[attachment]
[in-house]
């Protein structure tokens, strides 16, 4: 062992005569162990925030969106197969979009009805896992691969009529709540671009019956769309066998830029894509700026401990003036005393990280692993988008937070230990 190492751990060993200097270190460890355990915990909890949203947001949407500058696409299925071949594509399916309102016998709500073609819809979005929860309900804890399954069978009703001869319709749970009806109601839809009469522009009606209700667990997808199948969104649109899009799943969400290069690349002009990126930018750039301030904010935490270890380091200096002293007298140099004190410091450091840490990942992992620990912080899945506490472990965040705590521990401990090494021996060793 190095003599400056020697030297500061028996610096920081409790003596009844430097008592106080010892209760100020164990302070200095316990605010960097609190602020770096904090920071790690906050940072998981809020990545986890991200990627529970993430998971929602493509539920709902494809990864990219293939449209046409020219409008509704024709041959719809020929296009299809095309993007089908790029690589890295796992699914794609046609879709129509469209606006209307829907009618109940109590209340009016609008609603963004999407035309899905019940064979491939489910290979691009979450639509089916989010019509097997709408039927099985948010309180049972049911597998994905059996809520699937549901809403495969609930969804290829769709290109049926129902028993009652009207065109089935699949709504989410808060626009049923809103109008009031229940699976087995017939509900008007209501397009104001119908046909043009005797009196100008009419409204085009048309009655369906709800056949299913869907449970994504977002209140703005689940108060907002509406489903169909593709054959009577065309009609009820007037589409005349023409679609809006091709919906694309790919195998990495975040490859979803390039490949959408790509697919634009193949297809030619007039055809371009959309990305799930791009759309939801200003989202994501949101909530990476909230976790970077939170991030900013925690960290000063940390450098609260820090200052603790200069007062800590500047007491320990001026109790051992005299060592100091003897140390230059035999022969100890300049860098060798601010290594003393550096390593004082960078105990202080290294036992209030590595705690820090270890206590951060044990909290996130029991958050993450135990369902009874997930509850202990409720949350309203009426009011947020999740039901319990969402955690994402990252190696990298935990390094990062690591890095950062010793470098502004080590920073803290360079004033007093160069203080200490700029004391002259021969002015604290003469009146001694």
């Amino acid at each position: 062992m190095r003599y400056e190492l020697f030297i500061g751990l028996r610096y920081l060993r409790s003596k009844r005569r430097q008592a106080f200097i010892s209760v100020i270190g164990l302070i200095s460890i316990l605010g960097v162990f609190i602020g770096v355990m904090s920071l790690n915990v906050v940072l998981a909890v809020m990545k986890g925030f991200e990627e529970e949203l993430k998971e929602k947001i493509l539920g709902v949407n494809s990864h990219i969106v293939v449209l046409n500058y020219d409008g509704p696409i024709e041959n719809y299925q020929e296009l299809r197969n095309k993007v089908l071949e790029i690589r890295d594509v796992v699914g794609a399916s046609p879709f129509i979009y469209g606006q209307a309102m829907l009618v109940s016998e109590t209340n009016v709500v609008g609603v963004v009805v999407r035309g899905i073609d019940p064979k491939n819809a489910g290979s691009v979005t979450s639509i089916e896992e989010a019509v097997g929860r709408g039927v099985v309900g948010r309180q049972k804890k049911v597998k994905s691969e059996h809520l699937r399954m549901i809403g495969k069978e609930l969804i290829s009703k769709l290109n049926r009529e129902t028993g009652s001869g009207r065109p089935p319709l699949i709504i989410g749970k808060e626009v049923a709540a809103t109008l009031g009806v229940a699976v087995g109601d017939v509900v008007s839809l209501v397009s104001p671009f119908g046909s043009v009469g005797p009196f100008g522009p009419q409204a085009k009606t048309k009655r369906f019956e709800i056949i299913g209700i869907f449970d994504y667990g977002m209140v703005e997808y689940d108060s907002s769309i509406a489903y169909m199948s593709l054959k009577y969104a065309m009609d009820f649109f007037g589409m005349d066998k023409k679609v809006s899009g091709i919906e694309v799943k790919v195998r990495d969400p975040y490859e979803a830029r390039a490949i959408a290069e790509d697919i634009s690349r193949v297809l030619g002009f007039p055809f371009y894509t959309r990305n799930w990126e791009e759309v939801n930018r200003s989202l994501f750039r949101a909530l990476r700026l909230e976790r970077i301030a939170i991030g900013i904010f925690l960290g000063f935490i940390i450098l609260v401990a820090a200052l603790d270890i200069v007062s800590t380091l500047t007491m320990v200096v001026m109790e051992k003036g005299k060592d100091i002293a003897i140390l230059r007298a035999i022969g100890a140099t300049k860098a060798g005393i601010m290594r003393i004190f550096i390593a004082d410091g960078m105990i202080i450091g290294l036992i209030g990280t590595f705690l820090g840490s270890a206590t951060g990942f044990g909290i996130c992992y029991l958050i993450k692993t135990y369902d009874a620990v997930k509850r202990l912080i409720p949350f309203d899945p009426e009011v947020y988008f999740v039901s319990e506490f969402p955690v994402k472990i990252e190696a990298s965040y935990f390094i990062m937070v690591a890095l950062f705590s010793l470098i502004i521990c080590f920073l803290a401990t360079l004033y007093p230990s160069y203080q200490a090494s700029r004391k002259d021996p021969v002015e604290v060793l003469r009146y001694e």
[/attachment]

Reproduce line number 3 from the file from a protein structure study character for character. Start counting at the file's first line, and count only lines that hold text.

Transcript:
């Amino acid at each position: 062992m190095r003599y400056e190492l020697f030297i500061g751990l028996r610096y920081l060993r409790s003596k009844r005569r430097q008592a106080f200097i010892s209760v100020i270190g164990l302070i200095s460890i316990l605010g960097v162990f609190i602020g770096v355990m904090s920071l790690n915990v906050v940072l998981a909890v809020m990545k986890g925030f991200e990627e529970e949203l993430k998971e929602k947001i493509l539920g709902v949407n494809s990864h990219i969106v293939v449209l046409n500058y020219d409008g509704p696409i024709e041959n719809y299925q020929e296009l299809r197969n095309k993007v089908l071949e790029i690589r890295d594509v796992v699914g794609a399916s046609p879709f129509i979009y469209g606006q209307a309102m829907l009618v109940s016998e109590t209340n009016v709500v609008g609603v963004v009805v999407r035309g899905i073609d019940p064979k491939n819809a489910g290979s691009v979005t979450s639509i089916e896992e989010a019509v097997g929860r709408g039927v099985v309900g948010r309180q049972k804890k049911v597998k994905s691969e059996h809520l699937r399954m549901i809403g495969k069978e609930l969804i290829s009703k769709l290109n049926r009529e129902t028993g009652s001869g009207r065109p089935p319709l699949i709504i989410g749970k808060e626009v049923a709540a809103t109008l009031g009806v229940a699976v087995g109601d017939v509900v008007s839809l209501v397009s104001p671009f119908g046909s043009v009469g005797p009196f100008g522009p009419q409204a085009k009606t048309k009655r369906f019956e709800i056949i299913g209700i869907f449970d994504y667990g977002m209140v703005e997808y689940d108060s907002s769309i509406a489903y169909m199948s593709l054959k009577y969104a065309m009609d009820f649109f007037g589409m005349d066998k023409k679609v809006s899009g091709i919906e694309v799943k790919v195998r990495d969400p975040y490859e979803a830029r390039a490949i959408a290069e790509d697919i634009s690349r193949v297809l030619g002009f007039p055809f371009y894509t959309r990305n799930w990126e791009e759309v939801n930018r200003s989202l994501f750039r949101a909530l990476r700026l909230e976790r970077i301030a939170i991030g900013i904010f925690l960290g000063f935490i940390i450098l609260v401990a820090a200052l603790d270890i200069v007062s800590t380091l500047t007491m320990v200096v001026m109790e051992k003036g005299k060592d100091i002293a003897i140390l230059r007298a035999i022969g100890a140099t300049k860098a060798g005393i601010m290594r003393i004190f550096i390593a004082d410091g960078m105990i202080i450091g290294l036992i209030g990280t590595f705690l820090g840490s270890a206590t951060g990942f044990g909290i996130c992992y029991l958050i993450k692993t135990y369902d009874a620990v997930k509850r202990l912080i409720p949350f309203d899945p009426e009011v947020y988008f999740v039901s319990e506490f969402p955690v994402k472990i990252e190696a990298s965040y935990f390094i990062m937070v690591a890095l950062f705590s010793l470098i502004i521990c080590f920073l803290a401990t360079l004033y007093p230990s160069y203080q200490a090494s700029r004391k002259d021996p021969v002015e604290v060793l003469r009146y001694e």